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Pregnancy Discrimination in the workplace - Do's and Don't

Diversity & Inclusion

Harassment & Discrimination

Pregnancy Discrimination In The Workplace - Do's and Don't

Today's workforce is more diverse than ever, and even though a large majority of the workforce are women, discrimination still exists especially when it comes to pregnancy.

Women should not have to choose between having a job and having a family. It is discrimination and illegal to refuse employment to a qualified candidate after that candidate reveals her pregnancy status. Women should not be penalized for being pregnant or required to do any tasks (such as to avoid restroom breaks) not required of employees who are not pregnant. Women should have equal opportunities at employment as any regular employee and the opportunities and rights as other employees. Let's go over how to prevent pregnancy discrimination in the workplace.

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EasyLlama Insights On Preventing Pregnancy Discrimination In The Workplace

Let's get straight to it. There are several things that employers can do to help their female employees who are pregnant.


  • Treat new mothers and prospective mothers fairly
  • Treat employees who are temporarily unemployed due to pregnancy the same as any other employee with a temporary disability
  • Explain and make sure any employee understands discrimination and the policies against it when it comes to pregnancy
  • Have all laws and policies in writing
  • Have annual anti-discrimination training available to all employees, managers, and supervisors


  • Do not deny a potential employee a job based on pregnancy status or other childbirth-related issues such as breastfeeding
  • Do not ask any potential applicant if they have children or their future plans with having children
  • Deny time off related to pregnancy conditions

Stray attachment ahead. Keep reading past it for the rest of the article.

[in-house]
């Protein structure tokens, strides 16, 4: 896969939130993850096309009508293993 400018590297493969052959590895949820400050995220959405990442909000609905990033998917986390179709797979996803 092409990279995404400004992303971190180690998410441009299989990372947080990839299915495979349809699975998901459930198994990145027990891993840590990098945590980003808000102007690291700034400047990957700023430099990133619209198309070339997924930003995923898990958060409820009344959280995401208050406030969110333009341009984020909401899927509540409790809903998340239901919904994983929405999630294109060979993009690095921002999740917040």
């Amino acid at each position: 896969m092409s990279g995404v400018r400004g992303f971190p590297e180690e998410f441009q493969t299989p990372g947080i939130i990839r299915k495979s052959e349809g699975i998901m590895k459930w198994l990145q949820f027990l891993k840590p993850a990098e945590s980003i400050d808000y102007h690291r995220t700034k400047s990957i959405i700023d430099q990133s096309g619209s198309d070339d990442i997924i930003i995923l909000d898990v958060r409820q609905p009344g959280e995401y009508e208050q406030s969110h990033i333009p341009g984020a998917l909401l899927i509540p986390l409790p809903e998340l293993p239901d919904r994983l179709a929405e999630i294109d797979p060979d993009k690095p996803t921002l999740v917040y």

• Ask a pregnant woman to perform any tasks not related to the normal job requirements

Pregnancy Laws To Protect Women

A law was created to fight this type of discrimination in 1978, the Pregnancy Discrimination Act (PDA) which is an amendment of the Civil Rights Act of 1964. Even though women are supposed to be protected if they are pregnant or become pregnant, there are still cases of discrimination. Any potential place of employment needs to be aware of the PDA. A failure to adhere to the PDA could cost an employer money through compliance penalty fines, time, and reputation.

There have been multiple recent examples of discrimination against women. An example of this is when a chain of fitness centers was ordered to pay $86,000 to settle a pregnancy discrimination lawsuit that was filed by the US Equal Opportunity Commission (EEOC). The woman had been interviewed and was to be added as an employee at the Rockville, Maryland location. The woman later came in to fill in her availability and informed her employer that she was thirty-five weeks pregnant. After the woman communicated her pregnancy, the employer stopped communication and told the women her position was on hold. However, two other people were hired for the same position and she was advised to apply for another job opening later in the year.

Examples Of Discrimination Against Pregnant Women

Even though the fitness chain advised the woman to apply for a position after her pregnancy, this is still discrimination. The EEOC states that a person cannot be denied employment based on pregnancy, childbirth, or other related medical conditions. PDA also prohibits discrimination of pregnant women in hiring, firing, promotions, fringe training, and benefits. The fitness chain will have to review its annual anti-discrimination policies.

There are more examples of women who have been discriminated against because they are pregnant. A woman who was employed at a furniture store was told by a manager she could not work because she would be exposed to the chemicals being used to repair furniture. This resulted in the company having to make a $55,000 settlement and having the EECO stating that women have the right to decide while they are pregnant when to work and what chemicals they can expose themselves and the unborn fetus to. The company is also mandated to have a policy that will prohibit discrimination based on pregnancy and have annual training for supervisors, managers, and employees. The company is also required to post a notice about the lawsuit and the rights accorded by the EEOC.

Furthermore, a woman was offered a $5,500 settlement after she claimed that she was fired after she announced that she was pregnant. The woman claimed that her supervisor required her to announce when she was taking bathroom breaks and that she was unable to leave early to attend doctor's appointments. When the woman went to her doctor's appointment, she was fired.

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